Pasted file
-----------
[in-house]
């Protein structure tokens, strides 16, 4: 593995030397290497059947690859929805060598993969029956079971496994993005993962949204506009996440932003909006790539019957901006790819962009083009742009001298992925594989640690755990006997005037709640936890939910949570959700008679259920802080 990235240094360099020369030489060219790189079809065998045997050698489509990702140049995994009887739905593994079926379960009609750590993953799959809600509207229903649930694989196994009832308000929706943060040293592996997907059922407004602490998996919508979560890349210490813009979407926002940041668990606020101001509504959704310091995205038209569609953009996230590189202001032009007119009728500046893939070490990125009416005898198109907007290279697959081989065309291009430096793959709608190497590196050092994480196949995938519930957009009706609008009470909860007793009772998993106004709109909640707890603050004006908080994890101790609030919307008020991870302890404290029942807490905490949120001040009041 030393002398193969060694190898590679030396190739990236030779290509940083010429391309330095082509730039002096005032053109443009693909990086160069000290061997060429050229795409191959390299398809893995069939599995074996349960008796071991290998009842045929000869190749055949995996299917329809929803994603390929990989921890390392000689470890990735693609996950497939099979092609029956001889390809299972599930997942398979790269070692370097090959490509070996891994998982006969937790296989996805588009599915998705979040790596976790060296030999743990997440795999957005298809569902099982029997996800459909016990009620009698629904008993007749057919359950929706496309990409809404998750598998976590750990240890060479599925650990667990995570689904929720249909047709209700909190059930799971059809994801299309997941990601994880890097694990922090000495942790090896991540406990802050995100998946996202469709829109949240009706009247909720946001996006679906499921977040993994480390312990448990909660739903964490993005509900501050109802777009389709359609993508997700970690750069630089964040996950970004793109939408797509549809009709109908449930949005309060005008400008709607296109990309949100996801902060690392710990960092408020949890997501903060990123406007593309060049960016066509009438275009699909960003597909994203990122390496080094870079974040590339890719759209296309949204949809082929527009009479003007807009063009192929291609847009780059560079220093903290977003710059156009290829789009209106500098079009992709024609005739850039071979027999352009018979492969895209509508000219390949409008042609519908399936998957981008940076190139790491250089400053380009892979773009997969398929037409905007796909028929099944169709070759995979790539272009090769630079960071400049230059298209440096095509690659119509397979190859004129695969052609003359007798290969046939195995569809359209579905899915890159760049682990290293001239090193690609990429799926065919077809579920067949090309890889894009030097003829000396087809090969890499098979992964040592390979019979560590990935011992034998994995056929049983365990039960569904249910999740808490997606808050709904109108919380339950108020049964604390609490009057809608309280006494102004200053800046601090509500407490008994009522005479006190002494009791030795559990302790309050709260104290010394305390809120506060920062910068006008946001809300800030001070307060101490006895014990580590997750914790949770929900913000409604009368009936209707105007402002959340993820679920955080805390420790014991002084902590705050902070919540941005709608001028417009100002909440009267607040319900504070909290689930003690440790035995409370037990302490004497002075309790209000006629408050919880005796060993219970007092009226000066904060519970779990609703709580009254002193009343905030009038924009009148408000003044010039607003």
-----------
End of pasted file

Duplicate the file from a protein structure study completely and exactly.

[in-house]
């Protein structure tokens, strides 16, 4: 593995030397290497059947690859929805060598993969029956079971496994993005993962949204506009996440932003909006790539019957901006790819962009083009742009001298992925594989640690755990006997005037709640936890939910949570959700008679259920802080 990235240094360099020369030489060219790189079809065998045997050698489509990702140049995994009887739905593994079926379960009609750590993953799959809600509207229903649930694989196994009832308000929706943060040293592996997907059922407004602490998996919508979560890349210490813009979407926002940041668990606020101001509504959704310091995205038209569609953009996230590189202001032009007119009728500046893939070490990125009416005898198109907007290279697959081989065309291009430096793959709608190497590196050092994480196949995938519930957009009706609008009470909860007793009772998993106004709109909640707890603050004006908080994890101790609030919307008020991870302890404290029942807490905490949120001040009041 030393002398193969060694190898590679030396190739990236030779290509940083010429391309330095082509730039002096005032053109443009693909990086160069000290061997060429050229795409191959390299398809893995069939599995074996349960008796071991290998009842045929000869190749055949995996299917329809929803994603390929990989921890390392000689470890990735693609996950497939099979092609029956001889390809299972599930997942398979790269070692370097090959490509070996891994998982006969937790296989996805588009599915998705979040790596976790060296030999743990997440795999957005298809569902099982029997996800459909016990009620009698629904008993007749057919359950929706496309990409809404998750598998976590750990240890060479599925650990667990995570689904929720249909047709209700909190059930799971059809994801299309997941990601994880890097694990922090000495942790090896991540406990802050995100998946996202469709829109949240009706009247909720946001996006679906499921977040993994480390312990448990909660739903964490993005509900501050109802777009389709359609993508997700970690750069630089964040996950970004793109939408797509549809009709109908449930949005309060005008400008709607296109990309949100996801902060690392710990960092408020949890997501903060990123406007593309060049960016066509009438275009699909960003597909994203990122390496080094870079974040590339890719759209296309949204949809082929527009009479003007807009063009192929291609847009780059560079220093903290977003710059156009290829789009209106500098079009992709024609005739850039071979027999352009018979492969895209509508000219390949409008042609519908399936998957981008940076190139790491250089400053380009892979773009997969398929037409905007796909028929099944169709070759995979790539272009090769630079960071400049230059298209440096095509690659119509397979190859004129695969052609003359007798290969046939195995569809359209579905899915890159760049682990290293001239090193690609990429799926065919077809579920067949090309890889894009030097003829000396087809090969890499098979992964040592390979019979560590990935011992034998994995056929049983365990039960569904249910999740808490997606808050709904109108919380339950108020049964604390609490009057809608309280006494102004200053800046601090509500407490008994009522005479006190002494009791030795559990302790309050709260104290010394305390809120506060920062910068006008946001809300800030001070307060101490006895014990580590997750914790949770929900913000409604009368009936209707105007402002959340993820679920955080805390420790014991002084902590705050902070919540941005709608001028417009100002909440009267607040319900504070909290689930003690440790035995409370037990302490004497002075309790209000006629408050919880005796060993219970007092009226000066904060519970779990609703709580009254002193009343905030009038924009009148408000003044010039607003």